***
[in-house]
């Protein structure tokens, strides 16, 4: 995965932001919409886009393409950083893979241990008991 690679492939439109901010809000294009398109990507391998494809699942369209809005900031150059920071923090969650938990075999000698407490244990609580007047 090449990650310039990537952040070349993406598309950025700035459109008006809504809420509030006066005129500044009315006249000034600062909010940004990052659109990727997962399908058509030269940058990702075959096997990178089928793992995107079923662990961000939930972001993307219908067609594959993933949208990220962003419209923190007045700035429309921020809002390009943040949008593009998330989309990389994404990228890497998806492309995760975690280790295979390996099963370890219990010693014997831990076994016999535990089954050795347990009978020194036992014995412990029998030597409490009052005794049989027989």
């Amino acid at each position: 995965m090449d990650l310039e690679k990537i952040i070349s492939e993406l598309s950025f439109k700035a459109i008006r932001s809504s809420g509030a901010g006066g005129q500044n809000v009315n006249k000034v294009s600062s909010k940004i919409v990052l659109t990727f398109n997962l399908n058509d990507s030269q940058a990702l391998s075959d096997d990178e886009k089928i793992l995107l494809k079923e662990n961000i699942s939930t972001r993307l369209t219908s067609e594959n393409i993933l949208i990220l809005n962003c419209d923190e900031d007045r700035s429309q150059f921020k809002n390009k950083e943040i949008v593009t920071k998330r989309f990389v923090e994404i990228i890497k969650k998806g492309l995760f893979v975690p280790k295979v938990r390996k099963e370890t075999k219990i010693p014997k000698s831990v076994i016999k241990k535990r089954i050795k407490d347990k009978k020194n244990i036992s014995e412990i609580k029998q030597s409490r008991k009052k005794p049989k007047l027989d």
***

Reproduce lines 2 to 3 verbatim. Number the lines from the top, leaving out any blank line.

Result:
């Protein structure tokens, strides 16, 4: 995965932001919409886009393409950083893979241990008991 690679492939439109901010809000294009398109990507391998494809699942369209809005900031150059920071923090969650938990075999000698407490244990609580007047 090449990650310039990537952040070349993406598309950025700035459109008006809504809420509030006066005129500044009315006249000034600062909010940004990052659109990727997962399908058509030269940058990702075959096997990178089928793992995107079923662990961000939930972001993307219908067609594959993933949208990220962003419209923190007045700035429309921020809002390009943040949008593009998330989309990389994404990228890497998806492309995760975690280790295979390996099963370890219990010693014997831990076994016999535990089954050795347990009978020194036992014995412990029998030597409490009052005794049989027989």
């Amino acid at each position: 995965m090449d990650l310039e690679k990537i952040i070349s492939e993406l598309s950025f439109k700035a459109i008006r932001s809504s809420g509030a901010g006066g005129q500044n809000v009315n006249k000034v294009s600062s909010k940004i919409v990052l659109t990727f398109n997962l399908n058509d990507s030269q940058a990702l391998s075959d096997d990178e886009k089928i793992l995107l494809k079923e662990n961000i699942s939930t972001r993307l369209t219908s067609e594959n393409i993933l949208i990220l809005n962003c419209d923190e900031d007045r700035s429309q150059f921020k809002n390009k950083e943040i949008v593009t920071k998330r989309f990389v923090e994404i990228i890497k969650k998806g492309l995760f893979v975690p280790k295979v938990r390996k099963e370890t075999k219990i010693p014997k000698s831990v076994i016999k241990k535990r089954i050795k407490d347990k009978k020194n244990i036992s014995e412990i609580k029998q030597s409490r008991k009052k005794p049989k007047l027989d």